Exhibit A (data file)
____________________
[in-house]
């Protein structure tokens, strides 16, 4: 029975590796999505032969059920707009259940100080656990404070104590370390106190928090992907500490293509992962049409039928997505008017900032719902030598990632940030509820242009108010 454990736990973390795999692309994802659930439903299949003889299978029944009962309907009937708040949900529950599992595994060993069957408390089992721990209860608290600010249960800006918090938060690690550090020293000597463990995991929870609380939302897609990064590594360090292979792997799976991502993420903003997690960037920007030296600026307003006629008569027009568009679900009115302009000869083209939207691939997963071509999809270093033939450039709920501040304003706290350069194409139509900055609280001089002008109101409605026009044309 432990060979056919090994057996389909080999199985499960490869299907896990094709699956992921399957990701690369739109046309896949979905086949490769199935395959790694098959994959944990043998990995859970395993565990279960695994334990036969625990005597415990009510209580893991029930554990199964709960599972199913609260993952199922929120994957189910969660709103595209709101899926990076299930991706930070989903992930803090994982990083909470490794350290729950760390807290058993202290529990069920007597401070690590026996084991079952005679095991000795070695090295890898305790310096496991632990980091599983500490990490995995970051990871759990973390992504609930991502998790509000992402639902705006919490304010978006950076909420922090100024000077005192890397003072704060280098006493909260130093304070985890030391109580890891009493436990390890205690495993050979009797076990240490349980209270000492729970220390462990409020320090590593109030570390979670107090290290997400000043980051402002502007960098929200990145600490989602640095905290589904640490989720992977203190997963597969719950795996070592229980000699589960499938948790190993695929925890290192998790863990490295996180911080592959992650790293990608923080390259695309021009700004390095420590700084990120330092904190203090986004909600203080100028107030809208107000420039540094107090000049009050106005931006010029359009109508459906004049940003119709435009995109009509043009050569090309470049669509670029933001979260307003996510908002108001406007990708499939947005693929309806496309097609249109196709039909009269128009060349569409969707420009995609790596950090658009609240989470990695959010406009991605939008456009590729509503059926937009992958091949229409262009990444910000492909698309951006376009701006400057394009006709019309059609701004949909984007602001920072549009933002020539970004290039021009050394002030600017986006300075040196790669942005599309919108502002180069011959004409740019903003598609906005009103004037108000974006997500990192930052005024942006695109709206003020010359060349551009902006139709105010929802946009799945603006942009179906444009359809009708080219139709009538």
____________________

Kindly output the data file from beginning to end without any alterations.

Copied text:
[in-house]
């Protein structure tokens, strides 16, 4: 029975590796999505032969059920707009259940100080656990404070104590370390106190928090992907500490293509992962049409039928997505008017900032719902030598990632940030509820242009108010 454990736990973390795999692309994802659930439903299949003889299978029944009962309907009937708040949900529950599992595994060993069957408390089992721990209860608290600010249960800006918090938060690690550090020293000597463990995991929870609380939302897609990064590594360090292979792997799976991502993420903003997690960037920007030296600026307003006629008569027009568009679900009115302009000869083209939207691939997963071509999809270093033939450039709920501040304003706290350069194409139509900055609280001089002008109101409605026009044309 432990060979056919090994057996389909080999199985499960490869299907896990094709699956992921399957990701690369739109046309896949979905086949490769199935395959790694098959994959944990043998990995859970395993565990279960695994334990036969625990005597415990009510209580893991029930554990199964709960599972199913609260993952199922929120994957189910969660709103595209709101899926990076299930991706930070989903992930803090994982990083909470490794350290729950760390807290058993202290529990069920007597401070690590026996084991079952005679095991000795070695090295890898305790310096496991632990980091599983500490990490995995970051990871759990973390992504609930991502998790509000992402639902705006919490304010978006950076909420922090100024000077005192890397003072704060280098006493909260130093304070985890030391109580890891009493436990390890205690495993050979009797076990240490349980209270000492729970220390462990409020320090590593109030570390979670107090290290997400000043980051402002502007960098929200990145600490989602640095905290589904640490989720992977203190997963597969719950795996070592229980000699589960499938948790190993695929925890290192998790863990490295996180911080592959992650790293990608923080390259695309021009700004390095420590700084990120330092904190203090986004909600203080100028107030809208107000420039540094107090000049009050106005931006010029359009109508459906004049940003119709435009995109009509043009050569090309470049669509670029933001979260307003996510908002108001406007990708499939947005693929309806496309097609249109196709039909009269128009060349569409969707420009995609790596950090658009609240989470990695959010406009991605939008456009590729509503059926937009992958091949229409262009990444910000492909698309951006376009701006400057394009006709019309059609701004949909984007602001920072549009933002020539970004290039021009050394002030600017986006300075040196790669942005599309919108502002180069011959004409740019903003598609906005009103004037108000974006997500990192930052005024942006695109709206003020010359060349551009902006139709105010929802946009799945603006942009179906444009359809009708080219139709009538």